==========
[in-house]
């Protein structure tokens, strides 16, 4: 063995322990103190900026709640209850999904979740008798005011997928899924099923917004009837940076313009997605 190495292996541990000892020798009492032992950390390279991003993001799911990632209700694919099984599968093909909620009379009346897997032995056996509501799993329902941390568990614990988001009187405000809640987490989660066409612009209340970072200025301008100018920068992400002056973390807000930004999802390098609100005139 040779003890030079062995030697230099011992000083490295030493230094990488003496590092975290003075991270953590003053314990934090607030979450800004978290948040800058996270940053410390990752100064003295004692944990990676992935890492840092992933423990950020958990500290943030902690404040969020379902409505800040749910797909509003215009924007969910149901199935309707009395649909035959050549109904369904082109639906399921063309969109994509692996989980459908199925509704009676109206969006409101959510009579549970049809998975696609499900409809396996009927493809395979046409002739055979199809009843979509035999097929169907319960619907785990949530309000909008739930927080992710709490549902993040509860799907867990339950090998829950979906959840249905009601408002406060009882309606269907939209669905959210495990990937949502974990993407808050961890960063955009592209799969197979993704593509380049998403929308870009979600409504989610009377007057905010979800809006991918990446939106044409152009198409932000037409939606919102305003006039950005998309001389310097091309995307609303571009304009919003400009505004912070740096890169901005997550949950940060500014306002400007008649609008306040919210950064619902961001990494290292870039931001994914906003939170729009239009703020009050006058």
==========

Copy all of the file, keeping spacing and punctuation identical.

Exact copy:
[in-house]
């Protein structure tokens, strides 16, 4: 063995322990103190900026709640209850999904979740008798005011997928899924099923917004009837940076313009997605 190495292996541990000892020798009492032992950390390279991003993001799911990632209700694919099984599968093909909620009379009346897997032995056996509501799993329902941390568990614990988001009187405000809640987490989660066409612009209340970072200025301008100018920068992400002056973390807000930004999802390098609100005139 040779003890030079062995030697230099011992000083490295030493230094990488003496590092975290003075991270953590003053314990934090607030979450800004978290948040800058996270940053410390990752100064003295004692944990990676992935890492840092992933423990950020958990500290943030902690404040969020379902409505800040749910797909509003215009924007969910149901199935309707009395649909035959050549109904369904082109639906399921063309969109994509692996989980459908199925509704009676109206969006409101959510009579549970049809998975696609499900409809396996009927493809395979046409002739055979199809009843979509035999097929169907319960619907785990949530309000909008739930927080992710709490549902993040509860799907867990339950090998829950979906959840249905009601408002406060009882309606269907939209669905959210495990990937949502974990993407808050961890960063955009592209799969197979993704593509380049998403929308870009979600409504989610009377007057905010979800809006991918990446939106044409152009198409932000037409939606919102305003006039950005998309001389310097091309995307609303571009304009919003400009505004912070740096890169901005997550949950940060500014306002400007008649609008306040919210950064619902961001990494290292870039931001994914906003939170729009239009703020009050006058």